I hope to prove that the mix process doesn’t have to be treated or conceptualized as a self-contained stage of the music creation process. Steps
can, and need to, be taken throughout the entire development of a song in
order to expedite and simplify the production and mix processes.
The Process
The purpose of this section is not to provide an instruction manual on how to
write or produce a track, but rather to describe my process and how the final
mix factors into the process—writing a mix, if you like. While at moments
it will seem rather repetitive or basic, the mix implications and reasons for
steps are intended to be the focal point, rather than the steps themselves. It
should also be noted that this entire process typically takes place in the home
or project studio and encompasses the writing process as well as the recording process. Writing is taking place as the parts are being recorded.
i) Idea Generation
It’s beyond the scope of this chapter to discuss the creative process and
how ideas are generated from scratch, but we can discuss how best to capture this stage. Everyone has their own method, but at this stage simple and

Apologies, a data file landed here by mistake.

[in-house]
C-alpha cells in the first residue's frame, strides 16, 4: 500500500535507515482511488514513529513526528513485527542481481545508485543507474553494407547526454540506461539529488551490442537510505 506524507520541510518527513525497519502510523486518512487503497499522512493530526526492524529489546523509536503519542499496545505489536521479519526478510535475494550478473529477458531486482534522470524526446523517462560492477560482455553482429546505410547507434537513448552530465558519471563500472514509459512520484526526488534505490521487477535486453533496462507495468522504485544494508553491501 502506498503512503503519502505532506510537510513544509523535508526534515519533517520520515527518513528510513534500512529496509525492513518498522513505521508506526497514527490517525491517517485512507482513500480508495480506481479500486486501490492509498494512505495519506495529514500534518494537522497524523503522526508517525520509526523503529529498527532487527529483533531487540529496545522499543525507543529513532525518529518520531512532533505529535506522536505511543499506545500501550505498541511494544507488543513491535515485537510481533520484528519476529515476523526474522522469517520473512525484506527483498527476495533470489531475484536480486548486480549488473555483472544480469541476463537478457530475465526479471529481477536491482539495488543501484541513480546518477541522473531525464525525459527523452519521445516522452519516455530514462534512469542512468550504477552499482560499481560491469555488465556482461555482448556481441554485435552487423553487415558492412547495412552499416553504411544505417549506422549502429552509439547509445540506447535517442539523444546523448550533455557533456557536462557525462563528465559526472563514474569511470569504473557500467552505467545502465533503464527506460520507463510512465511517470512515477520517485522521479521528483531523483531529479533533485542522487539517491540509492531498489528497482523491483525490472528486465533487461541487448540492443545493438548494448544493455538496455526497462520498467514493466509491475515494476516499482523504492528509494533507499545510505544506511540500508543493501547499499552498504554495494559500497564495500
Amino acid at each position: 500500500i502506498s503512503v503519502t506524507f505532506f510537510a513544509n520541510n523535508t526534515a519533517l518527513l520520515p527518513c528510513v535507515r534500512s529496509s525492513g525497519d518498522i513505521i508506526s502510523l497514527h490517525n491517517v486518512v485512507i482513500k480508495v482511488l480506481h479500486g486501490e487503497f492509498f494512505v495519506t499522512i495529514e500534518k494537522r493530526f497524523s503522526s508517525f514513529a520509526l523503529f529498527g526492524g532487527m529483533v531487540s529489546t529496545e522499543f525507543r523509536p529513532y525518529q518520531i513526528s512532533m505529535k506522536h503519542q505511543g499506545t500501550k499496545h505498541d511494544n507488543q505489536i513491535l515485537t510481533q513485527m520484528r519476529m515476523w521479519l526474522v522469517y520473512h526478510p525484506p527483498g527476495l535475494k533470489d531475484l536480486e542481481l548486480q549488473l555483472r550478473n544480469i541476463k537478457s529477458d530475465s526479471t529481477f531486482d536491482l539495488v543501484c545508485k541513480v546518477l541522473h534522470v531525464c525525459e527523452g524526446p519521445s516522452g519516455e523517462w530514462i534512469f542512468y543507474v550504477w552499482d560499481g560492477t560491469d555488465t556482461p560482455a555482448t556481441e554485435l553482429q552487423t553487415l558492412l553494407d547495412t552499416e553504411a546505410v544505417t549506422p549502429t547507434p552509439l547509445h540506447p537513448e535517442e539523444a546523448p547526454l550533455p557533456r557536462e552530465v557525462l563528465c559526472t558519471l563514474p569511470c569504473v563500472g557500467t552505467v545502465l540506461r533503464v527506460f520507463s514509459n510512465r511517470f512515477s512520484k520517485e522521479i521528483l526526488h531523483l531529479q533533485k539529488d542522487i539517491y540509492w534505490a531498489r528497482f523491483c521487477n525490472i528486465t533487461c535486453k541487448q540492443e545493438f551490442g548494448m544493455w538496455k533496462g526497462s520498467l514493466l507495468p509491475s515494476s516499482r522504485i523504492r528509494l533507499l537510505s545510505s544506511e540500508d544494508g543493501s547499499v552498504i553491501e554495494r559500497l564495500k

transparent is better. It’s about capturing the content, rather than capturing

tones and creating productions. The simplest in most cases is to use the
dictaphone built into most modern smart phones. The purpose here is to
capture the idea for later use in the pre-production studio.

ii) Session Setup
Though difficult at this early stage of recording, it’s still important to consider mix decisions when deciding on tones for this stage of recording.
One shouldn’t hesitate to make mix-relevant choices while recording the
initial tracks, or initial ideas. When tracking acoustic guitar or vocals,
especially for more modern music, it can be common practice to compress
and equalize heavily going in. It’s also easy to be persuaded by the emptiness of the track to capture a bass-heavy basic tone on acoustic guitar
or piano, despite the fact that at mix stage the instrument would probably
be aggressively high passed, removing excessive bass from the track. If
the decision is made at this stage to capture the tone in a mix-ready state,
we’ve already taken the first step toward mixing!
iii) Developing the Bulk of the Song
In order for this process to be successful, one must focus on creative
momentum rather than perfection at each stage of the process. I do posit
that it’s important to make mix decisions as one goes forward, but that in